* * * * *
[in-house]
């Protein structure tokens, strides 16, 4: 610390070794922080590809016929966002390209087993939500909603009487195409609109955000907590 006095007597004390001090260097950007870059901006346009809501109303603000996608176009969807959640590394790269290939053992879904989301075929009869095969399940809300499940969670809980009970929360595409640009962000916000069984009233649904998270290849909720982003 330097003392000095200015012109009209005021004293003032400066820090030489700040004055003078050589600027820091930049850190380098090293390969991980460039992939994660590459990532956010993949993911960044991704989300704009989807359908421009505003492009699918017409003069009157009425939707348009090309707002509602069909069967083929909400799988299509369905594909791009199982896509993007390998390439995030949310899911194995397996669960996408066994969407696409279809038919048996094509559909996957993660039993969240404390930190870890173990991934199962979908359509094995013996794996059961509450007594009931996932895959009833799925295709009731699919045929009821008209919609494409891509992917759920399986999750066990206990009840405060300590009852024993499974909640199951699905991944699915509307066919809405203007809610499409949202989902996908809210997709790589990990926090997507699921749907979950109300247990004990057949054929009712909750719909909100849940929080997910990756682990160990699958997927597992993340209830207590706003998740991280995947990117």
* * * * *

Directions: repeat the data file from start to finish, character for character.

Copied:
[in-house]
């Protein structure tokens, strides 16, 4: 610390070794922080590809016929966002390209087993939500909603009487195409609109955000907590 006095007597004390001090260097950007870059901006346009809501109303603000996608176009969807959640590394790269290939053992879904989301075929009869095969399940809300499940969670809980009970929360595409640009962000916000069984009233649904998270290849909720982003 330097003392000095200015012109009209005021004293003032400066820090030489700040004055003078050589600027820091930049850190380098090293390969991980460039992939994660590459990532956010993949993911960044991704989300704009989807359908421009505003492009699918017409003069009157009425939707348009090309707002509602069909069967083929909400799988299509369905594909791009199982896509993007390998390439995030949310899911194995397996669960996408066994969407696409279809038919048996094509559909996957993660039993969240404390930190870890173990991934199962979908359509094995013996794996059961509450007594009931996932895959009833799925295709009731699919045929009821008209919609494409891509992917759920399986999750066990206990009840405060300590009852024993499974909640199951699905991944699915509307066919809405203007809610499409949202989902996908809210997709790589990990926090997507699921749907979950109300247990004990057949054929009712909750719909909100849940929080997910990756682990160990699958997927597992993340209830207590706003998740991280995947990117």